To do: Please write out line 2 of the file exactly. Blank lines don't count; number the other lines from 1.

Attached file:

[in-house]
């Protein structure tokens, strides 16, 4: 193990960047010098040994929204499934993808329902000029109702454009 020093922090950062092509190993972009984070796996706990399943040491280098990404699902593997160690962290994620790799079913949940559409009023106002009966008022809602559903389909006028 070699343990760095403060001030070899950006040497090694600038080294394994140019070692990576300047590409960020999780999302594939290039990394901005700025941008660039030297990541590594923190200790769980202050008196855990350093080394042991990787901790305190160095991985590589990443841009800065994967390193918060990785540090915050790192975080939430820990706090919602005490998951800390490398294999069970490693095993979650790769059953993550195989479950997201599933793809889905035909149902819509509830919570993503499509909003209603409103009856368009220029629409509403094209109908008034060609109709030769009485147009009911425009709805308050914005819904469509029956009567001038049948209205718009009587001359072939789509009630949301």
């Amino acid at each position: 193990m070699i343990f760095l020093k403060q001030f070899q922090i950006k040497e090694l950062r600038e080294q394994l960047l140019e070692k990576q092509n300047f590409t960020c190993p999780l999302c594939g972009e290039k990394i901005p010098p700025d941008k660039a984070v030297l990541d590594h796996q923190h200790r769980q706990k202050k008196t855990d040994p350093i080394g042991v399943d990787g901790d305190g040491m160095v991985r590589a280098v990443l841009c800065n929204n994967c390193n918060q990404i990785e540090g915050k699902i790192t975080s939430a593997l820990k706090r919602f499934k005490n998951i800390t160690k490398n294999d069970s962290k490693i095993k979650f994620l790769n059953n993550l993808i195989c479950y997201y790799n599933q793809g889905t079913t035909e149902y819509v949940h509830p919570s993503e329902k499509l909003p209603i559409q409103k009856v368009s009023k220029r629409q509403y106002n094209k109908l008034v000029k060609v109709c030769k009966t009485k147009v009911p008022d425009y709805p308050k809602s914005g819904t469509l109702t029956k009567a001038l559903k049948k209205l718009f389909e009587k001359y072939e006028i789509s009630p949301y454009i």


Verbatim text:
């Protein structure tokens, strides 16, 4: 193990960047010098040994929204499934993808329902000029109702454009 020093922090950062092509190993972009984070796996706990399943040491280098990404699902593997160690962290994620790799079913949940559409009023106002009966008022809602559903389909006028 070699343990760095403060001030070899950006040497090694600038080294394994140019070692990576300047590409960020999780999302594939290039990394901005700025941008660039030297990541590594923190200790769980202050008196855990350093080394042991990787901790305190160095991985590589990443841009800065994967390193918060990785540090915050790192975080939430820990706090919602005490998951800390490398294999069970490693095993979650790769059953993550195989479950997201599933793809889905035909149902819509509830919570993503499509909003209603409103009856368009220029629409509403094209109908008034060609109709030769009485147009009911425009709805308050914005819904469509029956009567001038049948209205718009009587001359072939789509009630949301």